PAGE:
Politics on Paper: Election Posters and Ephemera from The Wolfsonian–FIU Collection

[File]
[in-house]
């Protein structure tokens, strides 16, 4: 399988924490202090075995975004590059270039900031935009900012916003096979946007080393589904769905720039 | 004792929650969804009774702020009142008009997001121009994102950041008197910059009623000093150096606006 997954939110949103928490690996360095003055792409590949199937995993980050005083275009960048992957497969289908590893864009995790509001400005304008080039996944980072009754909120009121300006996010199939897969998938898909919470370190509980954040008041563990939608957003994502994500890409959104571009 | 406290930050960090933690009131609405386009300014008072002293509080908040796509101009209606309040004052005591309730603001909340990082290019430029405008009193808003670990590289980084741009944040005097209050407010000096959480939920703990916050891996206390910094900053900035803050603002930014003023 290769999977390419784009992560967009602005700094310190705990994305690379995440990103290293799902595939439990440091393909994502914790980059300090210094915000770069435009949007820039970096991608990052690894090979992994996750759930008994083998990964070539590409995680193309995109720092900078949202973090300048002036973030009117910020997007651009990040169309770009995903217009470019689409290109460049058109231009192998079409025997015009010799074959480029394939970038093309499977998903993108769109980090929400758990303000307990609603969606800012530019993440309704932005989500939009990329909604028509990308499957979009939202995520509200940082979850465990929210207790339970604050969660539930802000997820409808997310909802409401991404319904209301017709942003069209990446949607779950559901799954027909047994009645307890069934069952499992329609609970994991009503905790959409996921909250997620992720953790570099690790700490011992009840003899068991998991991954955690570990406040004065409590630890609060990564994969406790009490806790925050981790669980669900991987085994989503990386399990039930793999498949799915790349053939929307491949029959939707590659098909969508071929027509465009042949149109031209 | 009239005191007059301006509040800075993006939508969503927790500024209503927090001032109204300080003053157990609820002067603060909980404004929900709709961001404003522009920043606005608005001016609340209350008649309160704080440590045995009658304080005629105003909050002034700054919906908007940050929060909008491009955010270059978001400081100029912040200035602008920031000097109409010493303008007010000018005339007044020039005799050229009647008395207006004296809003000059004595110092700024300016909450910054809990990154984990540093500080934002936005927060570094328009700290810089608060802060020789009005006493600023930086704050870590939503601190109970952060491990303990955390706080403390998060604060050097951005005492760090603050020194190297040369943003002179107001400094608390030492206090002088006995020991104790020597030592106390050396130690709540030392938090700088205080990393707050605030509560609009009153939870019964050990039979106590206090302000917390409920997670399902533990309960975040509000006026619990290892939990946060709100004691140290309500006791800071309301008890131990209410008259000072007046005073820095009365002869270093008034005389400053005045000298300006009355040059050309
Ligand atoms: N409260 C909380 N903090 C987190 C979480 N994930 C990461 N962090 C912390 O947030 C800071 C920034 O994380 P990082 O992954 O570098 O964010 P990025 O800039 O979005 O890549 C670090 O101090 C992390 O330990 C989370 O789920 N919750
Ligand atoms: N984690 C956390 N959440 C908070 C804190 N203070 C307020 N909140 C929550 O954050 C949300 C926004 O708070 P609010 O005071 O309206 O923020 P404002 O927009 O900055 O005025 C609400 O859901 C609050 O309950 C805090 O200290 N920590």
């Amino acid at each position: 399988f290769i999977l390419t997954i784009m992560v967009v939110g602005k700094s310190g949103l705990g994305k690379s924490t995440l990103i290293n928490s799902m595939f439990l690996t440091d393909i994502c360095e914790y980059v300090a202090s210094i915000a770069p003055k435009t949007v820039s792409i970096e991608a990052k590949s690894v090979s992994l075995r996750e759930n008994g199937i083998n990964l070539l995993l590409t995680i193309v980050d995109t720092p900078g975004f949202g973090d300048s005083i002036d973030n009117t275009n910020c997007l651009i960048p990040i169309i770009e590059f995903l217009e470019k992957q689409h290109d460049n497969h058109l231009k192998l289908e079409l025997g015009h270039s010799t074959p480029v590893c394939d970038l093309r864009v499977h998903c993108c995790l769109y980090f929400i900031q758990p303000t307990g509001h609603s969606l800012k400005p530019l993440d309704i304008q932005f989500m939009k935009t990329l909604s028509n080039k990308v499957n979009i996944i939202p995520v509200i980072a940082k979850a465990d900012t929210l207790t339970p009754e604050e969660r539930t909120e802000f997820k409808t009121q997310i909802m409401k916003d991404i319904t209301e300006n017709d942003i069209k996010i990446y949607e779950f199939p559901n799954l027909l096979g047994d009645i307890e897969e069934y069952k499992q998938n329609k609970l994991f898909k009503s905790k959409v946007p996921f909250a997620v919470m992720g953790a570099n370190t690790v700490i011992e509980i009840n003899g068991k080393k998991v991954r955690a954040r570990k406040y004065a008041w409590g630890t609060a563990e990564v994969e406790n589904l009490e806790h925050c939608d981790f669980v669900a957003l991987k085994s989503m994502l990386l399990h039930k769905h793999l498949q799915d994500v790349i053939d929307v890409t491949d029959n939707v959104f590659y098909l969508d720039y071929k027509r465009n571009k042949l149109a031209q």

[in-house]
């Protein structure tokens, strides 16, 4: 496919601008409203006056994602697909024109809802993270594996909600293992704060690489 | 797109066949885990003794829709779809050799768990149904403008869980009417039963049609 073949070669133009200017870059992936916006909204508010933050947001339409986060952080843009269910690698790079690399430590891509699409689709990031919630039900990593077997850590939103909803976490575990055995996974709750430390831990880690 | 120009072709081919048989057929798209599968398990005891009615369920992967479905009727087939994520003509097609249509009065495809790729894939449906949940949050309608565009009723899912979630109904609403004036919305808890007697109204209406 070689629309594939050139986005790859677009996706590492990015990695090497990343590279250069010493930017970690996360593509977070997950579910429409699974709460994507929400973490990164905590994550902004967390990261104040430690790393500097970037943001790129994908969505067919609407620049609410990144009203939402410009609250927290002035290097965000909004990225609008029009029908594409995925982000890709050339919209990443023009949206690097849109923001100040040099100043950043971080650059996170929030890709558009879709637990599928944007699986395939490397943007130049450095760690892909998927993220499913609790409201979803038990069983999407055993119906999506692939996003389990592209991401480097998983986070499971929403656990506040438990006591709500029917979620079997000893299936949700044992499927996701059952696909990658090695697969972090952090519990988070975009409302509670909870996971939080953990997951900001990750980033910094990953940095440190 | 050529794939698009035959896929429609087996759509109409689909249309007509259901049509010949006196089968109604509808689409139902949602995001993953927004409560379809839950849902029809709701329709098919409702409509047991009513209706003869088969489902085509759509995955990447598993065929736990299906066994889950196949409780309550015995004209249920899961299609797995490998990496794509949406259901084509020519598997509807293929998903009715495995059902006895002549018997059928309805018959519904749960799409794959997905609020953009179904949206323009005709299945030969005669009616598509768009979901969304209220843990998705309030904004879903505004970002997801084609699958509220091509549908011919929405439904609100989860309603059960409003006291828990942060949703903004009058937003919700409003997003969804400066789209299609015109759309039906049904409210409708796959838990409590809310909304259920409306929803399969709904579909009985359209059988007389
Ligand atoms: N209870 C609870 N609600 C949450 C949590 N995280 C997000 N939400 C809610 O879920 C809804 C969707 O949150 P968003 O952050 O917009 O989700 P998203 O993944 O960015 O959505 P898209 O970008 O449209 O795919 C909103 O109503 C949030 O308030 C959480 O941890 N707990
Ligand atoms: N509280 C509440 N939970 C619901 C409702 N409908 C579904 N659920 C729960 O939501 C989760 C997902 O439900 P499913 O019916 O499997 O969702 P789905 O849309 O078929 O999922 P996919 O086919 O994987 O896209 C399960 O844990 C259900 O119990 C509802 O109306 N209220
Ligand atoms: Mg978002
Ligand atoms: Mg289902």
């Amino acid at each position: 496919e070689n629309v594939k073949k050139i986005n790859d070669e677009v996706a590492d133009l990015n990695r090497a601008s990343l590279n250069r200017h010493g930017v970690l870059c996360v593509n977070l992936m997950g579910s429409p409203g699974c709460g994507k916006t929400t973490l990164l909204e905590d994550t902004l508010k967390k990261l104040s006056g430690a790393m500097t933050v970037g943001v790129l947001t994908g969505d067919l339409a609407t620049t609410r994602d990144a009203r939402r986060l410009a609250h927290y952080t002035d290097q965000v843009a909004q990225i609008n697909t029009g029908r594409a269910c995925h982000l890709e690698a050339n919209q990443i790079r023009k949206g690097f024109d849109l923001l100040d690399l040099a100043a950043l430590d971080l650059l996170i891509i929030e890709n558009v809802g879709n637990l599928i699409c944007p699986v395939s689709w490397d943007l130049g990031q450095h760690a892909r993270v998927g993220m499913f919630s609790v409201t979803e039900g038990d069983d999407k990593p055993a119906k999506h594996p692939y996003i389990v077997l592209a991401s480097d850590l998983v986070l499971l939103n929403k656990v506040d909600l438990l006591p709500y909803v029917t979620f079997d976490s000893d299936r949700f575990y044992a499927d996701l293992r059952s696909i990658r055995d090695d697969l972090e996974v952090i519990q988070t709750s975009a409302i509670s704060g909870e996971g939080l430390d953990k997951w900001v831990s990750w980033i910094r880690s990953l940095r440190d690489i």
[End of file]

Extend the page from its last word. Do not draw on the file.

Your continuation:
In election campaigns today, candidates and parties rely above all on electronic media to deliver their messages. No major campaign can succeed without strategies for television and radio advertisements, websites, and social media. Before the Second World War, candidates for office depended on other modes of mass communication to reach large numbers of voters. Posters—inexpensive to produce and display in public places where they would be seen by thousands of people every day—were a particularly important instrument of political conflict during the early twentieth century. Politics on Paper features election posters and other political ephemera from the United States and Europe between 1918 and 1945, drawn from the collections of The Wolfsonian–FIU and the Mitchell Wolfson, Jr. Study Centre. Many of the posters and other items in this exhibition use graphic strategies widely employed by propaganda agencies during the First World War (1914–1918): the visual demonization of opponents, the use of symbolically meaningful color, and the manipulation of scale to indicate strength and weakness. As the works shown here demonstrate, election campaigns after the war adopted these and other means to command the attention of viewers and present them with vivid, simple, and stirring narratives of conflict between good and bad, friend and enemy.